Deaf Awareness Week 2022: How to prevent workplace hearing loss
The Health and Safety Executive (HSE) estimate that over two million people in the UK are exposed to unacceptable levels of noise within the workplace every year. Because of this, between 2018/19 and 2020/21 there were 14,000 workers with work-related hearing problems – with 95 of those cases emerging in 2019 alone.
This problem doesn’t only damage the health of your workers and cause higher staff turnover – noise-induced hearing loss is the second-most common reason for employer’s liability insurance claims for occupational health.
But can you prevent workplace hearing loss?
In short, yes. The good news is hearing loss caused by work is preventable – but, once a person’s hearing has gone, it won’t come back. So, it’s vital to have the right processes and procedures in place – including regular
audiometry testing – to make sure you’re protecting your workers and meeting your legal obligations.
This Deaf Awareness Week, our occupational health experts explore everything you need to know to prevent hearing loss at work and introduce effective audiometry testing.
What causes hearing loss at work and how can it be prevented?
Exposure to high noise levels can cause permanent hearing damage, often without the sufferer being aware of it until it’s too late. The damage is disabling – it can stop people being able to understand speech, keep up with conversations, or even use the phone. And hearing loss isn’t the only health problem caused by noise at work. People may also develop tinnitus (ringing, whistling, buzzing or humming in the ears), which can then lead to disturbed sleep.
Because of this, noise at work can interfere with communications and make warnings harder to hear. It can also reduce people’s awareness of their surroundings. These issues can lead to safety risks – putting people at risk of injury or death.
Your team are at risk of noise induced hearing loss if:
Noise is intrusive for most of the day
They need to raise their voice to have a normal conversation when about 2 metres apart for at least part of the day
They use noisy power tools or machinery for over half an hour a day
They work in a noisy industry, such as construction, manufacturing
Completing risk assessments, reducing noise where you can, providing personal protective equipment (PPE), and carrying out audiometry testing on those who are exposed to high levels of noise can all help prevent workplace hearing loss.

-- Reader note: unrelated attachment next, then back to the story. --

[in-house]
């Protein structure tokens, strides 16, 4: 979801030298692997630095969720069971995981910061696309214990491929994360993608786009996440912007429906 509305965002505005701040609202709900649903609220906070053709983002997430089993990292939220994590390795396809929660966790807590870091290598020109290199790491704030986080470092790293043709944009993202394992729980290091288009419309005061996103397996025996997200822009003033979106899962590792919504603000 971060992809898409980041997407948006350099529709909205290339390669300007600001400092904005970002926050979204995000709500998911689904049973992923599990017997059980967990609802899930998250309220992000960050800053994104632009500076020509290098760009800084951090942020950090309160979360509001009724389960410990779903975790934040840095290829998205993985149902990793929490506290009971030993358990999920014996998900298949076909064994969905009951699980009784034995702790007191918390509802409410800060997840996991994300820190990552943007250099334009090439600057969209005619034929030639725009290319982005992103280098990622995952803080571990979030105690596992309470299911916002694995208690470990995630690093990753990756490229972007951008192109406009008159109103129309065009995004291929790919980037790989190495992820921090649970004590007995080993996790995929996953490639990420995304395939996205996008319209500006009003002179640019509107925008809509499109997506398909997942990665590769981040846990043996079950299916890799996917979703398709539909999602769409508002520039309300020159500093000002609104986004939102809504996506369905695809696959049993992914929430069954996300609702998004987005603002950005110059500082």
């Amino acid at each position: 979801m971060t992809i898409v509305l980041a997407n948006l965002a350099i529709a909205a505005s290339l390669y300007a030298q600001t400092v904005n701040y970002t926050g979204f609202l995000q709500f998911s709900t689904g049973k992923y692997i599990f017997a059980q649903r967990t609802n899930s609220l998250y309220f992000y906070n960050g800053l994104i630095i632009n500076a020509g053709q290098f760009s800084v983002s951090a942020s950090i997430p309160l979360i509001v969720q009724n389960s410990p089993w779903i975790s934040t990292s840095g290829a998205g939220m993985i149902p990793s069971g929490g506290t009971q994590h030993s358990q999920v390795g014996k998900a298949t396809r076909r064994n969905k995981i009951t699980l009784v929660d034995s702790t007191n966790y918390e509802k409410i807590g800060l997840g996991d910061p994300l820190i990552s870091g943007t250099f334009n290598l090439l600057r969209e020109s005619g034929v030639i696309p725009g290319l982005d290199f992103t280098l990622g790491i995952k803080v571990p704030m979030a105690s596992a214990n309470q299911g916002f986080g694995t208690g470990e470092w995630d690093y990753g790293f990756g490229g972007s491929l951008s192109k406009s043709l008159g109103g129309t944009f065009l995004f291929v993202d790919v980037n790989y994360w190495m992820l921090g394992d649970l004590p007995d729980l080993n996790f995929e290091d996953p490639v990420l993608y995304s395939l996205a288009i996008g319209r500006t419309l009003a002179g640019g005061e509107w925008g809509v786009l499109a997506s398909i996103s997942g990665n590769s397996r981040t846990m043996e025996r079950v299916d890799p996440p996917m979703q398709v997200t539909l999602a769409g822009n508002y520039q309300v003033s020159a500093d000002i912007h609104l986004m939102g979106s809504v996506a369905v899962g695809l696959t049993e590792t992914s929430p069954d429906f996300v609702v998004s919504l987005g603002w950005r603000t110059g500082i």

What is audiometry and how does it work?
As an employer, you’re legally obliged to carry out audiometry tests on all staff who work in an environment where the noise is higher than 85db.
Here at ELAS OH, our technicians carry out
pure tone audiometry to check the hearing of your staff. In the assessment, your employee will wear earphones attached to an audiometer. They’ll be played “pure tones” into each ear, and asked to indicate when they can hear the sound. Our team will then note the lowest volume that each sound was audible at and graph the results.
These results will highlight your employee’s current level of hearing and will form the basis for any protective measures required. Through annual audiometry tests, you can monitor changes in the hearing of their staff. This enables you to take action to reduce the risk to staff showing signs of developing a hearing problem.
Is audiometry a legal requirement?
Under the Control of Noise Regulations 2005, you must eliminate or reduce risks to health and safety from noise at work. As well as this, you must provide health surveillance for all your employees who are likely to be frequently exposed above the upper exposure action values, or are at risk for any reason – for example, they already suffer from hearing loss or are particularly sensitive to damage.
Health surveillance usually means regular hearing checks, conducted annually for the first two years of being exposed and then at three-yearly intervals (although this may need to be more frequent if a problem with hearing is detected or where the risk of hearing damage is high).
The hearing checks need to be carried out by someone who has the appropriate training. A suitable occupational health doctor or nurse needs to review the results, and then support you with putting any necessary control measures in place if issues are identified.
How we can help
At ELAS Occupational Health, we’re nationwide leaders of
onsite audiometry. With one of the largest fleets of mobile medical units in the UK, we can come to your site wherever you’re based to carry out audiometry testing. Each unit is custom-built and fitted with an audiometry booth, allowing us to complete audiometry tests with minimum disruption and maximum efficiency.
Led by our Chief Medical Officer, we’ve been helping businesses comply with their statutory health surveillance and protect the health of their employees for over 30 years.
For more information about our onsite audiometry services, or to find out more about our mobile medical units, simply fill out the form on this page!